I am a GenX -er and I would like to apologize to all of humanity for the rest of my generation. Or at least a good portion of it. For you see, these are the people who gave birth to, and are raising, GenZ. Myself included. I used to be proud to be a proud, card-carrying member of the Gen-X society, but not so much these days and here’s why.
First, let’s start with defining GenX:
Generation X (1966-1976) (info courtesy of HowMuchDoI.com)
- Also known as the GenX is the first generation to follow the Baby boomers.
- This is also the first generation to be named and defined by marketers.
- Many of its members are aware of their generational title.
- Came of age in the ’80s and ’90s with the Reagan era, Challenger explosion, fall of Berlin Wall, Persian Gulf War, economic recession.
- The all-knowing spoiled kids of the Baby Boomers yet with fewer ambitions and less driven to change the world.
- The generation X kids are called the “latchkey” kids, exposed to daycare and family instability and this has probably shaped how they regard their family life and how the next generation, Y, is being educated. – The best educated with 29% obtaining a bachelor’s degree or higher (6% higher than the previous generation).
Note the two lines that I italicized in bold.. I used to take great offense to the The all-knowing spoiled kids of the Baby Boomers yet with fewer ambitions and less driven to change the world line and still do. I think our generation is VERY driven.. maybe not the same way our parents were, but driven to start our own companies.. driven to know that “the man” is not going to take care of us so we do it ourselves.
Our parents raised us that we had to work for what we got. Not everyone could win the game but everyone should be a good player. You didn’t lie, cheat or steal and you respected your elders. You said please and thank you, yes sir, no sir and you knew exactly how many days you had to write (yes, with your HANDS) a Thank-You note to your Great Aunt Loyce.
We dressed based on what Seventeen magazine said and obsessed over The Preppy Handbook to make sure we were living like the Buffy’s of the world where. Nothing came between our Calvin’s or Gloria Vanderbilt’s, we had every color of Izod and Polo known to mankind and said things like “fer sure” and “totally” while we cruised the streets listening to Bananarama and Van Halen. We were the generation that started playing soccer and, unlike most of our parents, 85% of us went to college where we joined sororities and fraternities getting our law degrees and becoming doctors or high level executives. We were the first generation to move away from our hometowns with many ever coming back.
And fellow Gen-Xers, I honestly think this is where we as a generation have derailed. I don’t know what we’re trying to make up for in our childhood but judging the way many are raising their kids, we have lost our cotton-picking minds.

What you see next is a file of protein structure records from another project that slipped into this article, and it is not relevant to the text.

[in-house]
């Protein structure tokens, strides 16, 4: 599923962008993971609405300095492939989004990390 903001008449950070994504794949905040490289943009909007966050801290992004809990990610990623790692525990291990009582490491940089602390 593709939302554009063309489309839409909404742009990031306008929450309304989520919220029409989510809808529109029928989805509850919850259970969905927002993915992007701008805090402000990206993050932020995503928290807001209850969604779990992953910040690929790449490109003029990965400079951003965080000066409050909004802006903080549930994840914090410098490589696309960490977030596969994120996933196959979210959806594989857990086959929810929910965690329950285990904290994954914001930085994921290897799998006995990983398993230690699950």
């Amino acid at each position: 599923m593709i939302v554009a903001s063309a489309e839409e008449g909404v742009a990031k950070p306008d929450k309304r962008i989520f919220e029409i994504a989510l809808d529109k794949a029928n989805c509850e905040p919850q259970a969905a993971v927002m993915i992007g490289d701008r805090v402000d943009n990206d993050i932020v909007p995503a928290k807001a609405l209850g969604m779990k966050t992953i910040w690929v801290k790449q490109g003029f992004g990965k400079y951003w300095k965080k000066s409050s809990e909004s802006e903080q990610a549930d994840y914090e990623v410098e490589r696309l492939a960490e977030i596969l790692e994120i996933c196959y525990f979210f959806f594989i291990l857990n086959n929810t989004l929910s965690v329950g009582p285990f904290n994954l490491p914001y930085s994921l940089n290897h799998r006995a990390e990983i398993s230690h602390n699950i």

I have watched in awe at how over-indulged my kids friends are and how many of my own peers stand there with the stain from the ink of cash on their own hands. These kids are wearing Tori Burch shoes, carrying Michael Kors purses and getting brand new cars like Mercedes and BMWs for their 16th birthdays (some even before they turn 16) and Christmas. Manicures, eyebrow waxes and full body massages are expectations, not special treats. Proms have gone from a rite of high school passage to a thousand-dollar venture – complete with “promposals” that make some marriage proposals look lame. Sweet 16 Birthday Party budgets are more than most of us spent on our weddings.
Failing grades are met with their parents threatening to sue the school (because Daddy’s a lawyer, natch), same goes for not making the team. They have no boundaries, open-ended curfews (is it really a curfew then?) and if you want a cocktail, there’s a parent who’s willing to shake it up and pour it over ice. You know..because that parent wants to be the cool one. They won’t think twice to take your kid to a Rated R without first asking permission.
I have yet to meet one kid who “deserved” a $400 handbag or brand new car. I’m sorry but it will be a cold day in hell when one of my kids will have a nicer purse, better shoes or more expensive car than me. Unless, of course, they suddenly become overnight sensations on Tumblr, Vine or SnapChat. And then I will expect the very same thing from them for the same reason they expect it from me. Just because.
This Christmas, after I heard about the 4th or 5th or 10th kid who’d gotten a car for Christmas, I threw it out to my Facebook friends and the responses were what I would expect from my friends. I am imagining the ones who were ‘guilty’ of over-indulging opted not to respond…